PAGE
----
Fund portfolios are actively managed, and holdings may change daily. Holdings are reported as of the most recent quarter-end. Holdings in the Global Resources Fund as a percentage of net assets as of3/31/2015: Tesla Motors Inc. 0.00%, Freeport-McMoRan Inc. 0.00%, Rio Tinto plc 0.00%, Lundin Gold Inc. 0.00%, Glencore plc 2.96%, Airbus Group SE 0.00%, Alaska Air Group Inc. 0.21%.

All opinions expressed and data provided are subject to change without notice. Some of these opinions may not be appropriate to every investor. By clicking the link(s) above, you will be directed to a third-party website(s). U.S. Global Investors does not endorse all information supplied by this/these website(s) and is not responsible for its/their content.

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Clearing Up CNBC's Haze
May 13, 2015

Yesterday on CNBC, I was asked about my investment firm’s previous investment in Uranium One, “Were you in a position to benefit from approval of this deal at the same time that you were writing checks to the Clinton Foundation?” 

My answer was clear. I said, “No.”

It would be unusual for any Chief Investment Officer to recall from memory the specific dates of ownership of an individual security among thousands of investments over a decade-long time period. I was not asked to provide this detailed information in advance. Nevertheless, while I was being bombarded with questions from three different anchors, what I said was absolutely correct:  U.S. Global Investors invested in Uranium One early and sold it long before the events in question by CNBC and other media sources. The graphic that CNBC showed on-screen during my interview included a single, incomplete factoid.

These are the facts and the timeline:

  • U.S. Global Investors, a firm that specializes in commodities and natural resources, first invested in Uranium One’s predecessor, UrAsia Energy Ltd. in 2005.
  • UrAsia was acquired by Uranium One in 2007.
  • U.S. Global Investors sold all positions in Uranium One in 2007.
  • U.S. Global Investors did not hold any positions in Uranium One in 2008, 2009 or 2010, the year the Uranium One acquisition by ARMZ was approved by the Committee on Foreign Investment in the United States.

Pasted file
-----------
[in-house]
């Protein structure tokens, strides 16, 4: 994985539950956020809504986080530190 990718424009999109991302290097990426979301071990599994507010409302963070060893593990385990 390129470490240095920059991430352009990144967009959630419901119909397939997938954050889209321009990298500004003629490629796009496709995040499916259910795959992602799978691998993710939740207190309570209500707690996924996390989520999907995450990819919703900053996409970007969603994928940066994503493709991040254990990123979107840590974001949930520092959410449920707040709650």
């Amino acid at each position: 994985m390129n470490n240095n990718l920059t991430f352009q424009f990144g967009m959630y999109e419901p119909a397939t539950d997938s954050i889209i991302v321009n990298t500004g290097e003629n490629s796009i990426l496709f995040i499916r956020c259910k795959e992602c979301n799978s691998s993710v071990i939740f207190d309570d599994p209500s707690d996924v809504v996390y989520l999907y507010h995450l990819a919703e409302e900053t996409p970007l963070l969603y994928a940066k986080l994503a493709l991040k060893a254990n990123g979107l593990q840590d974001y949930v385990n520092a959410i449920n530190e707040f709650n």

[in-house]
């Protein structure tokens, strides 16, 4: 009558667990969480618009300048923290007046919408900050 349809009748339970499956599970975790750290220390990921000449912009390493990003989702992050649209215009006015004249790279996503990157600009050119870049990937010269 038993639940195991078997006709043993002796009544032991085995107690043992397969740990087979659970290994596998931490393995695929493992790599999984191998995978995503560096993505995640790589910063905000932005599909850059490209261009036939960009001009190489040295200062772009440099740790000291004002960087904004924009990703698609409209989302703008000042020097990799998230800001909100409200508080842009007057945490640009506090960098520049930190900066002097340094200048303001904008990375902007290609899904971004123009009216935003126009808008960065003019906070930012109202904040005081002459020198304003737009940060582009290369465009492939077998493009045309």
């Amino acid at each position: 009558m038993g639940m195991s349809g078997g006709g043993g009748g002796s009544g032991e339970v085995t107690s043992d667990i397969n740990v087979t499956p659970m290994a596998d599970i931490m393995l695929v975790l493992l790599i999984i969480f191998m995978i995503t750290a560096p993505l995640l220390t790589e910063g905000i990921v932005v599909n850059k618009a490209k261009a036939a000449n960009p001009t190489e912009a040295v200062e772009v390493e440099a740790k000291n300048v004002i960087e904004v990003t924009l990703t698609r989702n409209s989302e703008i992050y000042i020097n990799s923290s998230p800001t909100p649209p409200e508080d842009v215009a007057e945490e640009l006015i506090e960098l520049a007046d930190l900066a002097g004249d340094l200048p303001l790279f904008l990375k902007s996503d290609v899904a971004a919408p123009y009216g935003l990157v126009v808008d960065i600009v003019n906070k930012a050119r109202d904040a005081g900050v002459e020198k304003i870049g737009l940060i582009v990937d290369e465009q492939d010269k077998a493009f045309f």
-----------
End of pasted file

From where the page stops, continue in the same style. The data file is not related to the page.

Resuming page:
• U.S. Global Investors re-invested in the company in the first quarter of 2011 and sold all positions before the end of the second quarter of 2011. We exited the position when uranium prices began to decline after news of the Japanese nuclear tragedy.
  • As one can see from the charts below, our investments in uranium reflect the historical price movements of the heavy metal.

Uranium Oxide Price per Pound
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Uranium Oxide Price per Pound
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When I give educational workshops to investors I always talk about the importance of gratitude. Giving back to those less fortunate is how I demonstrate gratitude. Gratitude is the single driving force behind U.S. Global’s charitable contributions.  We have a long history of charitable contributions to many organizations. The Clinton Foundation is only one on a long and varied list.

As I said during my appearance on CNBC, our donations to Clinton charitable organizations and our investments in Uranium One are separate events. One has nothing to do with the other. Any claims to the contrary are not only offensive, but patently false.

Anyone can access public filings of our fund holdings and can confirm the facts for themselves. https://www.sec.gov/edgar/searchedgar/mutualsearch.htm

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Americans Take 3-Trillion-Mile Road Trip as Dollar Corrects and Commodities Rebound
May 11, 2015

The busy summer travel season is at our doorstep and with that comes stronger fuel demand.

Back in March I shared the fact that Americans drove a record 3.05 trillion miles on U.S. highways in January 2015 for the 12-month period, with even more expected this year. Now the International Air Transport Association (IATA) revealed that international passenger traffic in March rose 7 percent from the same time a year ago. Except for Africa, every region around the globe recorded year-over-year increases in air traffic.

Americans Driving and Flying More

Last week, West Texas Intermediate (WTI) crude oil prices reached a 2015 high, rising above $60 before cooling to just below that. It marked the eighth straight week of gains.

Investment banking advisory firm Evercore makes the case that the recent oil recovery is closely following the average trajectory of six previous cycles between 1986 and 2009. Although no one can predict the future with full certainty, this is indeed constructive for prices as well as the industry.

WTI-Crude-is-Closely-Tracking-the-Average-of-the-Previous-Bottoms
click to enlarge

Because oil remains in oversupply, the recent rally owes a lot to currency moves. The U.S. dollar, which has weighed heavily on commodities for around nine months, declined to its lowest point since mid-January. We might be seeing a dollar reset, which should finally give oil—not to mention gold, copper and other important commodities—much-needed breathing room.